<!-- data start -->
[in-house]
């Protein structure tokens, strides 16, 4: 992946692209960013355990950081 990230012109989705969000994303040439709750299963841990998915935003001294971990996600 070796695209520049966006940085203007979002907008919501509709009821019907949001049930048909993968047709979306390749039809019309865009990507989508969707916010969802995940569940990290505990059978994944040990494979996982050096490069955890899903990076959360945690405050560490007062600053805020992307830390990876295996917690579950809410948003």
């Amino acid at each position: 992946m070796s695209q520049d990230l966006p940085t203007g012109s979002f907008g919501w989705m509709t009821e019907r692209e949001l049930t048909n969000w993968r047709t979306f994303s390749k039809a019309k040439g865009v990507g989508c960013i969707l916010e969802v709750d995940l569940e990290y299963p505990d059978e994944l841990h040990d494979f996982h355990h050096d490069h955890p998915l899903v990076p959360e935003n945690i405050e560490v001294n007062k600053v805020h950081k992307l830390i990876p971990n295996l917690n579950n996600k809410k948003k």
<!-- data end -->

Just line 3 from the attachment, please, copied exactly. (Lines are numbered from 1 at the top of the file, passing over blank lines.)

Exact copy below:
């Amino acid at each position: 992946m070796s695209q520049d990230l966006p940085t203007g012109s979002f907008g919501w989705m509709t009821e019907r692209e949001l049930t048909n969000w993968r047709t979306f994303s390749k039809a019309k040439g865009v990507g989508c960013i969707l916010e969802v709750d995940l569940e990290y299963p505990d059978e994944l841990h040990d494979f996982h355990h050096d490069h955890p998915l899903v990076p959360e935003n945690i405050e560490v001294n007062k600053v805020h950081k992307l830390i990876p971990n295996l917690n579950n996600k809410k948003k």